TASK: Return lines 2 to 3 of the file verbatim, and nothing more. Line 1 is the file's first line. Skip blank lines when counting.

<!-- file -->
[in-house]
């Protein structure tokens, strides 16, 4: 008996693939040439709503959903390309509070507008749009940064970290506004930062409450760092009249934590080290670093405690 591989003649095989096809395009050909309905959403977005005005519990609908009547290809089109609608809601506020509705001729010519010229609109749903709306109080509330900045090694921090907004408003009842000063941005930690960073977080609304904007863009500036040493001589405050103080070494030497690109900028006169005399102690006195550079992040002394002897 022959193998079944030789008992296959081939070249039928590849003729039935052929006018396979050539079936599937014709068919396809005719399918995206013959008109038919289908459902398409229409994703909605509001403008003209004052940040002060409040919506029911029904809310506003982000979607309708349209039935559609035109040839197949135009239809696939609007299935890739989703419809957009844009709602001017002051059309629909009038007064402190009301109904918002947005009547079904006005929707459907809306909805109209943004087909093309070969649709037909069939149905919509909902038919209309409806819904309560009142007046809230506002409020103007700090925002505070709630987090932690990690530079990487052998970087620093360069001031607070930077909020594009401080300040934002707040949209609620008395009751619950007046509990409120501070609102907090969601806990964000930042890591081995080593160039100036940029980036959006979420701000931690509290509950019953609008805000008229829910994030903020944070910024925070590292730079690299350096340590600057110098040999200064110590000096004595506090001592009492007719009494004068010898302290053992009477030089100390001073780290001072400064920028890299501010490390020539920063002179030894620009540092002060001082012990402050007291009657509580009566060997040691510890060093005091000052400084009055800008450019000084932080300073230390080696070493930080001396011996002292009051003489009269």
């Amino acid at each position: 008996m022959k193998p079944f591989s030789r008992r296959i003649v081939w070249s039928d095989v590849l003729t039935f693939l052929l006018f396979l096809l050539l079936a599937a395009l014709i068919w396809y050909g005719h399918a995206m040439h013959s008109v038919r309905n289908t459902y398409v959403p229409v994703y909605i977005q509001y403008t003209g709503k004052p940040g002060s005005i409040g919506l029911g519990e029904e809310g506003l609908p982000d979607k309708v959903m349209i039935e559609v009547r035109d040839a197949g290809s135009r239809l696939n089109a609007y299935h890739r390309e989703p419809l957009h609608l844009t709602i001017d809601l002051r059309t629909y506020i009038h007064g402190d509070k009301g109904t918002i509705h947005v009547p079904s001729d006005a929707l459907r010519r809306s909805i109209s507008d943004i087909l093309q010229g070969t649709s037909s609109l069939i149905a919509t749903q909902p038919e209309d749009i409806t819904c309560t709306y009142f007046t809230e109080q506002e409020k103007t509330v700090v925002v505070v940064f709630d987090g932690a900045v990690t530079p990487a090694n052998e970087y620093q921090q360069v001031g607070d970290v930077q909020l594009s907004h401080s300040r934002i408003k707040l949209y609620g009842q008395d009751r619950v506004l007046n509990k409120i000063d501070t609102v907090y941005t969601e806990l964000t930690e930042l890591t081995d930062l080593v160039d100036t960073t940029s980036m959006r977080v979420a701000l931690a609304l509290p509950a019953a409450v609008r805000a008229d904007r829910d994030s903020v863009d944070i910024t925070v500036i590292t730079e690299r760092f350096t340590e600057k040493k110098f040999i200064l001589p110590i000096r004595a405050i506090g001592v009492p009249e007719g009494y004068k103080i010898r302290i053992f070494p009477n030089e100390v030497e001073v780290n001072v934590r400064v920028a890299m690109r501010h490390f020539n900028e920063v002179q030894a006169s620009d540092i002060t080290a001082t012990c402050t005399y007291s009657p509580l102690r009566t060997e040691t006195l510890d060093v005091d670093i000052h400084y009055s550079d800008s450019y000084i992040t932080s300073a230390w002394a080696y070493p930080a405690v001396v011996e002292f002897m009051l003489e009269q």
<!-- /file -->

């Protein structure tokens, strides 16, 4: 008996693939040439709503959903390309509070507008749009940064970290506004930062409450760092009249934590080290670093405690 591989003649095989096809395009050909309905959403977005005005519990609908009547290809089109609608809601506020509705001729010519010229609109749903709306109080509330900045090694921090907004408003009842000063941005930690960073977080609304904007863009500036040493001589405050103080070494030497690109900028006169005399102690006195550079992040002394002897 022959193998079944030789008992296959081939070249039928590849003729039935052929006018396979050539079936599937014709068919396809005719399918995206013959008109038919289908459902398409229409994703909605509001403008003209004052940040002060409040919506029911029904809310506003982000979607309708349209039935559609035109040839197949135009239809696939609007299935890739989703419809957009844009709602001017002051059309629909009038007064402190009301109904918002947005009547079904006005929707459907809306909805109209943004087909093309070969649709037909069939149905919509909902038919209309409806819904309560009142007046809230506002409020103007700090925002505070709630987090932690990690530079990487052998970087620093360069001031607070930077909020594009401080300040934002707040949209609620008395009751619950007046509990409120501070609102907090969601806990964000930042890591081995080593160039100036940029980036959006979420701000931690509290509950019953609008805000008229829910994030903020944070910024925070590292730079690299350096340590600057110098040999200064110590000096004595506090001592009492007719009494004068010898302290053992009477030089100390001073780290001072400064920028890299501010490390020539920063002179030894620009540092002060001082012990402050007291009657509580009566060997040691510890060093005091000052400084009055800008450019000084932080300073230390080696070493930080001396011996002292009051003489009269």
């Amino acid at each position: 008996m022959k193998p079944f591989s030789r008992r296959i003649v081939w070249s039928d095989v590849l003729t039935f693939l052929l006018f396979l096809l050539l079936a599937a395009l014709i068919w396809y050909g005719h399918a995206m040439h013959s008109v038919r309905n289908t459902y398409v959403p229409v994703y909605i977005q509001y403008t003209g709503k004052p940040g002060s005005i409040g919506l029911g519990e029904e809310g506003l609908p982000d979607k309708v959903m349209i039935e559609v009547r035109d040839a197949g290809s135009r239809l696939n089109a609007y299935h890739r390309e989703p419809l957009h609608l844009t709602i001017d809601l002051r059309t629909y506020i009038h007064g402190d509070k009301g109904t918002i509705h947005v009547p079904s001729d006005a929707l459907r010519r809306s909805i109209s507008d943004i087909l093309q010229g070969t649709s037909s609109l069939i149905a919509t749903q909902p038919e209309d749009i409806t819904c309560t709306y009142f007046t809230e109080q506002e409020k103007t509330v700090v925002v505070v940064f709630d987090g932690a900045v990690t530079p990487a090694n052998e970087y620093q921090q360069v001031g607070d970290v930077q909020l594009s907004h401080s300040r934002i408003k707040l949209y609620g009842q008395d009751r619950v506004l007046n509990k409120i000063d501070t609102v907090y941005t969601e806990l964000t930690e930042l890591t081995d930062l080593v160039d100036t960073t940029s980036m959006r977080v979420a701000l931690a609304l509290p509950a019953a409450v609008r805000a008229d904007r829910d994030s903020v863009d944070i910024t925070v500036i590292t730079e690299r760092f350096t340590e600057k040493k110098f040999i200064l001589p110590i000096r004595a405050i506090g001592v009492p009249e007719g009494y004068k103080i010898r302290i053992f070494p009477n030089e100390v030497e001073v780290n001072v934590r400064v920028a890299m690109r501010h490390f020539n900028e920063v002179q030894a006169s620009d540092i002060t080290a001082t012990c402050t005399y007291s009657p509580l102690r009566t060997e040691t006195l510890d060093v005091d670093i000052h400084y009055s550079d800008s450019y000084i992040t932080s300073a230390w002394a080696y070493p930080a405690v001396v011996e002292f002897m009051l003489e009269q």